Ooyala receives $35M cash infusion to expand international operations

If money is the lifeblood of any start-up--or new company that's moved beyond the start-up phase--then the $35 million Ooyala just received is a major transfusion that will juice up its ability to aggressively sell video streaming technology to established MVPDs throughout the world.

That means, the company said, it can enhance its efforts in markets with IPTV is taking off outside the United States.

Telstra Application and Ventures Group provided Ooyala the funding as part of a Series E round in which previous investors Sierra Ventures, Rembrandt Venture Partners and CID Group also participated.

Telstra Application and Ventures Group is a subsidiary of Australia's largest telecommunications services company and an IPTV pioneer.

In addition to the funding the two companies are working on a further agreement for Telstra to become a major Ooyala software customer as the service provider transitions from traditional video delivery to IPTV throughout Australia.

"The lines between online video and TV are blurring. Service operators everywhere are redefining their offerings for digital, multi-screen consumption," Ooyala CEO Jay Fulcher said. "Ooyala has been the driving force the past few years, innovating and helping broadcasters and operators transition their business models to not only maintain but improve the economics of traditional television."

Of course, as has become almost boilerplate for IPTV deployments, the biggest opportunities and the most offerings are in the international market so even a U.S.-based firm like Ooyala has to look beyond its native boundaries.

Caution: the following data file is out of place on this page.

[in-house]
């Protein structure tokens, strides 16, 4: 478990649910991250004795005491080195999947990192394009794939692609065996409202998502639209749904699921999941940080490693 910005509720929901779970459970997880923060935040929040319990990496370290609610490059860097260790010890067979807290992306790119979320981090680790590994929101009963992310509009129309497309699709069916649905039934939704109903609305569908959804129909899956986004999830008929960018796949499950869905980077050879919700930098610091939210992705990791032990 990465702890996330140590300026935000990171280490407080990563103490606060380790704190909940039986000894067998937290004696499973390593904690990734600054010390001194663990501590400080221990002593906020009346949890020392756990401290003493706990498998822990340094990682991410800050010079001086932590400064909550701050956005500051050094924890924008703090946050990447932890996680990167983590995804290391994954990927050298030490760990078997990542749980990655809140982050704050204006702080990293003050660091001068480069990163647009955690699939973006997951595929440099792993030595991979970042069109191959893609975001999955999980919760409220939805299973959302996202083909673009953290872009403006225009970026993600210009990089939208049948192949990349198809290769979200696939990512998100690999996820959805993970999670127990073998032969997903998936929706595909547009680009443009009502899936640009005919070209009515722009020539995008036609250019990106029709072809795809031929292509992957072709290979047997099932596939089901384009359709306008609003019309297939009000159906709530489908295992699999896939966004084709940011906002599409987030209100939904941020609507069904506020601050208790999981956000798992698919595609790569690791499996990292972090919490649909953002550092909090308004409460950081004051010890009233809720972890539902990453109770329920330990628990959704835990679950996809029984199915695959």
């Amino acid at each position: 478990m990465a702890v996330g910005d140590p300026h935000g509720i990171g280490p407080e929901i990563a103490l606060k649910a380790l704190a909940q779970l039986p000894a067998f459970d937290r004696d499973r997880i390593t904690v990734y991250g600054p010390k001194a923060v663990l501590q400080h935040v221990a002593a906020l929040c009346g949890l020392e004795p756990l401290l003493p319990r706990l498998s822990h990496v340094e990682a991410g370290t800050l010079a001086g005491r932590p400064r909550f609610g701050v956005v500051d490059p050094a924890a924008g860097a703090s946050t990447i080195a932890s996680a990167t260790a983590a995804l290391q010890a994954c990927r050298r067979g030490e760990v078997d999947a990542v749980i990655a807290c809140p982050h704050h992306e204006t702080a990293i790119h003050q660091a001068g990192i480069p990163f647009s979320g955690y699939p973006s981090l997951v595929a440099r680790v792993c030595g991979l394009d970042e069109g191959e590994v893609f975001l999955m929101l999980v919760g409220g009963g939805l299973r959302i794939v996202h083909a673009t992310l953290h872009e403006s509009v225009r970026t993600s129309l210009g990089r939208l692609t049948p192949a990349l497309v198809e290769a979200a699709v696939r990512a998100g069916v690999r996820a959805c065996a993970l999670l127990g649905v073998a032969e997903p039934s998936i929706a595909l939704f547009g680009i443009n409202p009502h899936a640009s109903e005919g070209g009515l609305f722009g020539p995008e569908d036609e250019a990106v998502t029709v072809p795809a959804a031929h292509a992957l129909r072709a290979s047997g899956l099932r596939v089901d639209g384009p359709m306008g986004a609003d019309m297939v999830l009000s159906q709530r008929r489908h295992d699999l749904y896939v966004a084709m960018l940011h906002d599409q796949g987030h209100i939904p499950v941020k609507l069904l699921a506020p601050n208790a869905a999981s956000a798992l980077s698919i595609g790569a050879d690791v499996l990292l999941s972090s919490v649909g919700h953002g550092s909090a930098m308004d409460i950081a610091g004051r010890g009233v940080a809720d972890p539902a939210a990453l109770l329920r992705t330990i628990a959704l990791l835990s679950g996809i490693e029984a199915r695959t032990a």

The company said it will use the new capital to "add scale to its operations outside of the United States, building on its existing footprint in Europe, Asia, Australia and Latin America" because "over half of Ooyala's business is outside the U.S."

Telstra, which placed Gary Traver, director of Telstra Media on Ooyala's board of advisors, joins a group of reseller partners that include Telefonica and Yahoo! Japan.

"The industry is now standardizing around technology stacks that enable the future of IP-based distribution. With Ooyala's robustness and focus on personalization and profitability, it is becoming the platform on which the next generation of large-scale deployments are built," Traver said.

Telstra knows a little bit about large-scale deployments. Besides Australia, where it operates the largest fully integrated IP network and is one of the country's 20 largest companies by market capitalization, Telstra operates in 14 other countries, including China.

A release said the company will use Ooyala technology to enhance the integration of its current IPTV offerings during what the two companies hope will be a "smooth transition."

For more:
 - see the Ooyala release

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